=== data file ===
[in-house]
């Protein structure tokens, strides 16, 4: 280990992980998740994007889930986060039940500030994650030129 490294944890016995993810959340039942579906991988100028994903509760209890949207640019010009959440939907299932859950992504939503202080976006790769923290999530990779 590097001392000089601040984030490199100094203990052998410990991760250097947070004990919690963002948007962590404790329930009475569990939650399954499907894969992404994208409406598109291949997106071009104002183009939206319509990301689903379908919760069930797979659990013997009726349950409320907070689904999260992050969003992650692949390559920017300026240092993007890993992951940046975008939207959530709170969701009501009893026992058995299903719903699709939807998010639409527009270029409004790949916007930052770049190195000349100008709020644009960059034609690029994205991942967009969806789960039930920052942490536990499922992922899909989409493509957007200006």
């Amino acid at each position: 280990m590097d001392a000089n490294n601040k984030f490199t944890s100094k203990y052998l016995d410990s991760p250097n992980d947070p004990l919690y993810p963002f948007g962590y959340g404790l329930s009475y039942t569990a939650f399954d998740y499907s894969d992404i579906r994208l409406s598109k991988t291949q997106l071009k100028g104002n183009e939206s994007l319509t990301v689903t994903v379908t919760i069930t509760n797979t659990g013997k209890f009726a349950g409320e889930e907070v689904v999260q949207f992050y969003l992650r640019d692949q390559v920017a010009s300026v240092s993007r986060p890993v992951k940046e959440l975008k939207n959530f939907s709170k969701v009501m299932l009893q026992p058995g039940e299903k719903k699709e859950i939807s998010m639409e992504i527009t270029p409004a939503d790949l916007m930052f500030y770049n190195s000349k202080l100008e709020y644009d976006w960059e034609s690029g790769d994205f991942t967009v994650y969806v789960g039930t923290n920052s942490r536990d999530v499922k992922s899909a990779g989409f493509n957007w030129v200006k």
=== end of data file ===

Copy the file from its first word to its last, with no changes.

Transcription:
[in-house]
């Protein structure tokens, strides 16, 4: 280990992980998740994007889930986060039940500030994650030129 490294944890016995993810959340039942579906991988100028994903509760209890949207640019010009959440939907299932859950992504939503202080976006790769923290999530990779 590097001392000089601040984030490199100094203990052998410990991760250097947070004990919690963002948007962590404790329930009475569990939650399954499907894969992404994208409406598109291949997106071009104002183009939206319509990301689903379908919760069930797979659990013997009726349950409320907070689904999260992050969003992650692949390559920017300026240092993007890993992951940046975008939207959530709170969701009501009893026992058995299903719903699709939807998010639409527009270029409004790949916007930052770049190195000349100008709020644009960059034609690029994205991942967009969806789960039930920052942490536990499922992922899909989409493509957007200006």
């Amino acid at each position: 280990m590097d001392a000089n490294n601040k984030f490199t944890s100094k203990y052998l016995d410990s991760p250097n992980d947070p004990l919690y993810p963002f948007g962590y959340g404790l329930s009475y039942t569990a939650f399954d998740y499907s894969d992404i579906r994208l409406s598109k991988t291949q997106l071009k100028g104002n183009e939206s994007l319509t990301v689903t994903v379908t919760i069930t509760n797979t659990g013997k209890f009726a349950g409320e889930e907070v689904v999260q949207f992050y969003l992650r640019d692949q390559v920017a010009s300026v240092s993007r986060p890993v992951k940046e959440l975008k939207n959530f939907s709170k969701v009501m299932l009893q026992p058995g039940e299903k719903k699709e859950i939807s998010m639409e992504i527009t270029p409004a939503d790949l916007m930052f500030y770049n190195s000349k202080l100008e709020y644009d976006w960059e034609s690029g790769d994205f991942t967009v994650y969806v789960g039930t923290n920052s942490r536990d999530v499922k992922s899909a990779g989409f493509n957007w030129v200006k």